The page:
On January 21, 2015, the Supreme Court issued a unanimous decision, affirming the ruling of the U.S. Court of Appeals for the Ninth Circuit, holding that trademark tacking is an inquiry that operates from the perspective of...more

Juries to Decide Trademark "Tacking"

On January 21, 2015, the U.S. Supreme Court in Hana Financial, Inc. v. Hana Bank, held that whether two trademarks are "legal equivalents" and thus may be "tacked" together for purposes of determining priority is a question...more

IP Newsflash - January 2015 #4

DISTRICT COURT CASES - Akin Gump Wins Section 101 Motion to Dismiss, Invalidating 887 Patent Claims - Following Supreme Court precedent set forth in Alice Corp. Pty. Ltd. v. CLS Bank International, Judge Sleet...more

Trademark “tacking” questions should go to a jury, SCOTUS rules

The Supreme Court issued its first substantive trademark decision of the current term yesterday in Hana Financial, Inc. v. Hana Bank. The district court had charged the jury with determining whether Hana Bank’s original mark,...more

Supreme Court Tackles Tacking Question in Hana

On January 21, 2015, the United States Supreme Court in Hana Financial, Inc. v. Hana Bank, case number 13-1211, unanimously held that in cases (1) that go to a jury and (2) whose facts do not warrant either summary judgment...more

Would You Feel Friendly Toward Freddy?

As the brand manager or trademark counsel for Friendly’s, would you be friendly toward Freddy’s? I remember the Friendly’s restaurant chain when we lived in Columbia, Maryland, back in the days when I clerked for a...more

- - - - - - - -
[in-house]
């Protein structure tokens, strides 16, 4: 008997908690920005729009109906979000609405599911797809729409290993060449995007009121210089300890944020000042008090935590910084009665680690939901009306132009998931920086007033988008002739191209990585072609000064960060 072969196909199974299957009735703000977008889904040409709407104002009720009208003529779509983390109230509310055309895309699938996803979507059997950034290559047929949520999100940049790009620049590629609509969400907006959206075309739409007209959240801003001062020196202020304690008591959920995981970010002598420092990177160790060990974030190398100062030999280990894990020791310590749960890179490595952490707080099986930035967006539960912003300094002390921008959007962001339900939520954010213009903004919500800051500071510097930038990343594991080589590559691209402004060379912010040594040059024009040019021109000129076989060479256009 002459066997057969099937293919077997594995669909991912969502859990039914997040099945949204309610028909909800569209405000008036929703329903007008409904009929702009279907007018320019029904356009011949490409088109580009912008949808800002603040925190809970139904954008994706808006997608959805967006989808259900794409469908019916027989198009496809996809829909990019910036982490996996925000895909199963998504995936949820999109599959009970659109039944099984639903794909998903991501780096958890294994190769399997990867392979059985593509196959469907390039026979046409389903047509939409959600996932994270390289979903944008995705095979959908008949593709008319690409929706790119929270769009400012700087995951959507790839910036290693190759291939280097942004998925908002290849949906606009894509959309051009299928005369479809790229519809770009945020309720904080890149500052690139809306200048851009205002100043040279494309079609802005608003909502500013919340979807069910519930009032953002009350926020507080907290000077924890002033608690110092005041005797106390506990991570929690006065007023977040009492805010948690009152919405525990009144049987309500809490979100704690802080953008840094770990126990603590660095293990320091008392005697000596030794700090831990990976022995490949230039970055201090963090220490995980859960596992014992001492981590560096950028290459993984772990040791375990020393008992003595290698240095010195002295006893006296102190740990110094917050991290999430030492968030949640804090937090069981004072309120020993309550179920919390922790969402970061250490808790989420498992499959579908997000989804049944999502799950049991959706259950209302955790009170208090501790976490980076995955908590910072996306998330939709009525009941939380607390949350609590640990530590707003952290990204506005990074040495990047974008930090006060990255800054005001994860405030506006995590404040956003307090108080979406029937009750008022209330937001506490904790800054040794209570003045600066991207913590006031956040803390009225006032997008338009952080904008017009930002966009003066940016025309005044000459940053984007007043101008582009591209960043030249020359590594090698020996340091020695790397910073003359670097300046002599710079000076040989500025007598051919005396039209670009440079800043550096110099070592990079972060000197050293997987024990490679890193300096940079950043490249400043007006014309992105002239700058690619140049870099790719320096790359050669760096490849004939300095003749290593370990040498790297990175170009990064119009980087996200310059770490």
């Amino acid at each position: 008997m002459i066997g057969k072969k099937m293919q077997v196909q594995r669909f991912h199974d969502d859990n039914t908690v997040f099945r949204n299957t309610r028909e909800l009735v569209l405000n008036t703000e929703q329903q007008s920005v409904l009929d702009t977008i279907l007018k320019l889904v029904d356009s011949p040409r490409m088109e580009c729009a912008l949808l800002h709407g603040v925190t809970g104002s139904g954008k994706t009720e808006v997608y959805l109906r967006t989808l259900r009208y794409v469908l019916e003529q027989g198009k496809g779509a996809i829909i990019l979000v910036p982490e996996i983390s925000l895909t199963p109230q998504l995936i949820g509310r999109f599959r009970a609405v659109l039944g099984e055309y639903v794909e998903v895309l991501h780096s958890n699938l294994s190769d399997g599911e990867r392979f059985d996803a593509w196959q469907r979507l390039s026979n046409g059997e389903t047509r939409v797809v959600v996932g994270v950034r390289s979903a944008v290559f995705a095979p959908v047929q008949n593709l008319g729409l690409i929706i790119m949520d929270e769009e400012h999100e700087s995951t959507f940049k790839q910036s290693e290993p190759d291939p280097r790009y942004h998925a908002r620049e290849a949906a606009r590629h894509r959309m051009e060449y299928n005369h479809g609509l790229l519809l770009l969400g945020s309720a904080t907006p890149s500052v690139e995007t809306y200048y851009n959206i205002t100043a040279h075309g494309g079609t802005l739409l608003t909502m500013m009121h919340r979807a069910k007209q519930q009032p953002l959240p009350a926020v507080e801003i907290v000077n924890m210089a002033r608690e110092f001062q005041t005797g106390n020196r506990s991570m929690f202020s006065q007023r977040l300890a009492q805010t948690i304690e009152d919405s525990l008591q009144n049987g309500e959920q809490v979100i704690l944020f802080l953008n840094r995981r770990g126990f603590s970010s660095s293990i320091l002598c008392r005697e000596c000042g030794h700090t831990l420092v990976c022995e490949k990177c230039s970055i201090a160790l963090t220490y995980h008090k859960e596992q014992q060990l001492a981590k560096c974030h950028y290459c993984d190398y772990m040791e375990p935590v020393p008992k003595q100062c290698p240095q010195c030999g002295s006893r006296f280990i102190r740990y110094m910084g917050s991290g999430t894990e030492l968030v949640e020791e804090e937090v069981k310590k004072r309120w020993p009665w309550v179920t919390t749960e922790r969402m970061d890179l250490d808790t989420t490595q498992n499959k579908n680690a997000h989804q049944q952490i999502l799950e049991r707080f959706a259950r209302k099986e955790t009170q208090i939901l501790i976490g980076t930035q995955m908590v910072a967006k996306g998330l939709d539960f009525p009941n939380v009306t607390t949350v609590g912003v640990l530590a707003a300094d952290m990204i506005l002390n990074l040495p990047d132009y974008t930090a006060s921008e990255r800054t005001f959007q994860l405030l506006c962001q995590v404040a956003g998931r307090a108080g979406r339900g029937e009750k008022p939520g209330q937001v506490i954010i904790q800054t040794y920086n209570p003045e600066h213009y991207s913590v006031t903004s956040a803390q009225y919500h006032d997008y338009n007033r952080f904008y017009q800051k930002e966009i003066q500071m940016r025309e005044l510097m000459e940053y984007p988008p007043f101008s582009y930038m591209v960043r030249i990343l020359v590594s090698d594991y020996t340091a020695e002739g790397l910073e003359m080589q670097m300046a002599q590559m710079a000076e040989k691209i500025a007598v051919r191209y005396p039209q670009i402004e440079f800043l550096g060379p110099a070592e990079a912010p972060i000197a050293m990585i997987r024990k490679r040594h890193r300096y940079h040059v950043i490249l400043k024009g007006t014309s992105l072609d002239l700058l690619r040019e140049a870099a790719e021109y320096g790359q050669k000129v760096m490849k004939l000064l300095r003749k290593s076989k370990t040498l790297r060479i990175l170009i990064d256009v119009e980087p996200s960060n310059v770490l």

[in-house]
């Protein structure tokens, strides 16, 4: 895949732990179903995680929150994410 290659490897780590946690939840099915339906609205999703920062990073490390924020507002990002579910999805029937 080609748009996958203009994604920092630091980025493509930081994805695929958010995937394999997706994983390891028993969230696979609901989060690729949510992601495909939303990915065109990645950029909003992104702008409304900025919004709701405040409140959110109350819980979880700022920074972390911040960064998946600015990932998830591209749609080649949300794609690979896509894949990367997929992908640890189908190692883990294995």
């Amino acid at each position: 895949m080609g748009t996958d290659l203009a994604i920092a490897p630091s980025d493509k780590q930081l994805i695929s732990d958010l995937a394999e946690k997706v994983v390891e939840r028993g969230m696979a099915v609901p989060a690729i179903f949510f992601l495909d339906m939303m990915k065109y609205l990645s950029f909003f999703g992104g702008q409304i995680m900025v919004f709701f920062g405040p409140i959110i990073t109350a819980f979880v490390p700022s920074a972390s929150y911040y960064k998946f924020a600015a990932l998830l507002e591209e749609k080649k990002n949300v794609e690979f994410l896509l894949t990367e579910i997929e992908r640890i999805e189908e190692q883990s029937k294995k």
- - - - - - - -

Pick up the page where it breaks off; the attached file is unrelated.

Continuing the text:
In Rare Trademark Decision, Supreme Court Rules That “Tacking” Is A Jury Issue

On January 21, 2015, in its first substantive trademark case in over 10 years, the U. S. Supreme Court unanimously held that when a trademark owner attempts to establish priority based on an earlier use of a nearly-identical...more

Supreme Court Finds Trademark Tacking to Be a Jury Question

On January 21, 2015, the Supreme Court of the United States issued a unanimous decision in Hana Financial, Inc. vs. Hana Bank, et. al., pertaining to a substantive trademark matter, namely, whether a judge or jury should...more

Can This Trademark Be Tacked? Ask the Jury

“Trademark tacking” is an issue of fact that must be decided by a jury, the U.S. Supreme Court has unanimously ruled in Hana Financial, Inc. v. Hana Bank, et al. “Trademark tacking” is the doctrine by which a trademark...more

U.S. Supreme Court Unanimously Rules That Juries Should Decide Trademark Tacking

In its first substantive trademark ruling in more than a decade, the U.S. Supreme Court unanimously held on January 21, in Hana Financial, Inc. v. Hana Bank et al., No. 13-1211, that tacking – which is whether two trademarks...more

Supreme Court Holds That Whether or Not Trademarks May Be Tacked in Determining Priority is a Question for the Jury

In a recent case, Hana Financial Inc. v. Hana Bank et al., the Supreme Court of the United States was presented with the question of whether a judge or a jury should determine if tacking was available in a particular...more

Supreme Court Tackles Tacking Question in Hana

On January 21, 2015, the United States Supreme Court in Hana Financial, Inc. v. Hana Bank, case number 13-1211, unanimously held that in cases (1) that go to a jury and (2) whose facts do not warrant either summary judgment...more

Litigation Alert: Hana Financial v. Hana Bank - The Supreme Court Reaffirms the Power of the Jury to Decide Issues of Commercial...

In the first substantial trademark case in over a decade, the Supreme Court unanimously decided that a jury can apply the tacking doctrine and decide whether two trademarks, used by a single party, convey the same commercial...more

91 Results
|
View per page
Page: of 4